BTV Set Rules for Flying Drones

By Christine Souders |

Published 08/15 2014 07:39PM

Updated 08/15 2014 07:46PM

SOUTH BURLINGTON, Vt. - The Burlington International Airport is looking to the FAA to help them better define where and when people can fly drones.

BTV Officials said the remote control aircraft are growing in popularity.

In fact, this month airport operations has received 30 requests to fly them.

Unmanned aircraft are changing the way we look at the world.

Often with cameras attached, drones have been used to capture news events, and in this case beautiful pictures from above for commercial use.

Carl Pfranger flies his aircraft for fun.

"It does allows you to explore and be in a different area you can't walk to," said Carl Pfranger, a drone user.

No matter the reason, these remote control planes are causing safety concerns at Burlington International Airport.

"We have people in an airplane, sometimes 150, 180 people and if one of these devices gets in the way of one of those planes it could cause a crash. Because we have planes departing and landing here at the airport, as they're coming in we want to make sure there's nothing to interfere with that landing or take off," said Gene Richards, Director of Aviation at Burlington International Airport.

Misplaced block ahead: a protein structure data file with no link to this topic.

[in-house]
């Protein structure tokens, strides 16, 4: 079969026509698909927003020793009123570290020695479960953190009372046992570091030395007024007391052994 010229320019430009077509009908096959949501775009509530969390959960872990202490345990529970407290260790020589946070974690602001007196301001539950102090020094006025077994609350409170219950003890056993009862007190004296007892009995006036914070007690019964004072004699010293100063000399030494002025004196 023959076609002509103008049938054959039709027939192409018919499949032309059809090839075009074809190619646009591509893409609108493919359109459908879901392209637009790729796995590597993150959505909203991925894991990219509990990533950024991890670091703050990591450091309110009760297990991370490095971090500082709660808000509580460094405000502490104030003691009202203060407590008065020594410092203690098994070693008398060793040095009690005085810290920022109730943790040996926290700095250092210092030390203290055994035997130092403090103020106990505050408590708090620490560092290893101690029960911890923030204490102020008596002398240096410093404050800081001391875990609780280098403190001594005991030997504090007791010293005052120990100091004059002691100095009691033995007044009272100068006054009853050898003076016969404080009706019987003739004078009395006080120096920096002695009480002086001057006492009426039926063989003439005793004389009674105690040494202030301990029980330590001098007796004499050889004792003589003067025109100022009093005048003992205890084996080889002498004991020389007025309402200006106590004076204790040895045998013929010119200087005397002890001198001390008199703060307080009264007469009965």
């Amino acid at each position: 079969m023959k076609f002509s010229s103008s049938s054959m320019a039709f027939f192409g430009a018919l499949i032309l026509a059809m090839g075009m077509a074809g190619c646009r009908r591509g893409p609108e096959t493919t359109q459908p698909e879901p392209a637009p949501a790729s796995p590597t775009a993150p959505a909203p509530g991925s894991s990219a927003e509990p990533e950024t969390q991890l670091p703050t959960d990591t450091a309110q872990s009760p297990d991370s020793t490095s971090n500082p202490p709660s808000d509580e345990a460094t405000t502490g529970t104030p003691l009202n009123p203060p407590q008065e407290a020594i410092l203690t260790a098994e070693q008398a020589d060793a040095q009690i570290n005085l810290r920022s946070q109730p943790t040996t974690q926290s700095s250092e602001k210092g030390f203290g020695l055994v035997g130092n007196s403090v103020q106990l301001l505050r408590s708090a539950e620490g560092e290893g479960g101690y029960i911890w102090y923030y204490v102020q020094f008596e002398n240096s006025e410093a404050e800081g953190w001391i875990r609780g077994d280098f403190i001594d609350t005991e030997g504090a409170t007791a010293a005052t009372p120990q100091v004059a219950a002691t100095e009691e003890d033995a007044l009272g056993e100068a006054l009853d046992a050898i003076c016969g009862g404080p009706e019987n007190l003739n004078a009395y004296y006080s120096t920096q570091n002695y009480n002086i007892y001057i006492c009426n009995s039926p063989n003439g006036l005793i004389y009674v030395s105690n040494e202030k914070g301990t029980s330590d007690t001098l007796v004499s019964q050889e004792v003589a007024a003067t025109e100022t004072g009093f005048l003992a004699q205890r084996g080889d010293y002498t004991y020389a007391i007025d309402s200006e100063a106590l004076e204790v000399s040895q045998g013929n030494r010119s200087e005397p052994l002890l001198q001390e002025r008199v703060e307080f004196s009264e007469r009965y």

Airport officials said the rule of thumb is if you are within a 5 mile radius of the airport to contact airport operations before you do so.

"That's Essex, Williston, Colchester, Burlington. If you're in a 5 mile area you are required to call the airport and let us know," said Gene Richards.

Which is exactly what Carl Pfranger said he does every time he takes flight, and he never loses sight of safety.

"You can turn on the GPS. So if it accidently loses control or connects you with the remote, it'll automatically return to the area where it's taking off from," said Pfranger.

BTV recently sent data to the FAA to determine what is the best protocol when using drones near the airport, and what are area are less of a risk nearby the airport.

The FAA can take legal action if you are caught flying too close for comfort.



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